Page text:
Last Monday, a wave of newly unemployed New Yorkers crashed the website for the state’s unemployment insurance system. That’s an indicator of things to come as we are seeing a set of new lay-off announcements.
The Marriott Hotel announced it would be furloughing 10,000 workers around the world. Likewise, Honda announced it is shutting down its North American plants next Monday. Gyms, restaurants and reception desks are empty as fear of interpersonal interaction grips the social and political fabric of America. Unfortunately, the social restrictions needed to contain the outbreak are bad for the economy. However, letting the health crisis worsen would likely cause even worse economic difficulties in the future.
In response, the Dow Jones Industrial Average is down more than 8,300 points since to February 12th. And though the volatility has seen a few positive days, there have not been enough of them to counter the many days of massive declines. The uncertainty caused by the spreading coronavirus is the villain.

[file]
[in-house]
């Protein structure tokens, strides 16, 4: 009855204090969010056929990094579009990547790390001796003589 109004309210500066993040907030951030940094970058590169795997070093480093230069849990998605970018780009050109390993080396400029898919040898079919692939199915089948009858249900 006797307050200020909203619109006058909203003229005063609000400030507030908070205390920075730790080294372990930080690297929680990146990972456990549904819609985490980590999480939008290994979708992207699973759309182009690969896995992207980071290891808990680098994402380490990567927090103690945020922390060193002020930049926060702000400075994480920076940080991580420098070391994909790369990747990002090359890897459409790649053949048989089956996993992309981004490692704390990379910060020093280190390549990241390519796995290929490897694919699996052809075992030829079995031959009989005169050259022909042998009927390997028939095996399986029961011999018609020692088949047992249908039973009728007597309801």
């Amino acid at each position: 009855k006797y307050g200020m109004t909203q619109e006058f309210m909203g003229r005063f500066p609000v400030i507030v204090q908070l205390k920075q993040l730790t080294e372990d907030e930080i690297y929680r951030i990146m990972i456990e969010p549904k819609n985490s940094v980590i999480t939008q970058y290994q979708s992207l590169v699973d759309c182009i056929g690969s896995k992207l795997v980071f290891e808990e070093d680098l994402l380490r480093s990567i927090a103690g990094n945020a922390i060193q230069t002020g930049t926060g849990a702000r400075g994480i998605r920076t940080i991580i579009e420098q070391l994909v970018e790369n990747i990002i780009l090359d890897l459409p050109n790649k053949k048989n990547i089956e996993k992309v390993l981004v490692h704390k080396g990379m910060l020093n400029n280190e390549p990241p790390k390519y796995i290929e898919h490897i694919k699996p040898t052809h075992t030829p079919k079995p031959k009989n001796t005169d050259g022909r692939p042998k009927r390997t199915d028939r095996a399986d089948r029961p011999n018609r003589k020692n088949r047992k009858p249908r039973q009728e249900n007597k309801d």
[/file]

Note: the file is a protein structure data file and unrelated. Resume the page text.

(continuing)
At least a dozen analysts are predicting a recession. Notably, Oxford Economics and Pantheon Macroeconomics are both predicting contractions of around 10 percent in the second quarter of 2020. Treasury Secretary Steven Mnuchin discussed with Republican Senators the possibility of 20 percent unemployment if the government didn’t intervene. The US hasn’t seen unemployment at 20 percent since the Great Depression.
All of this puts more pressure on the national debt, which is at its highest, relative to GDP, since the WW2 era.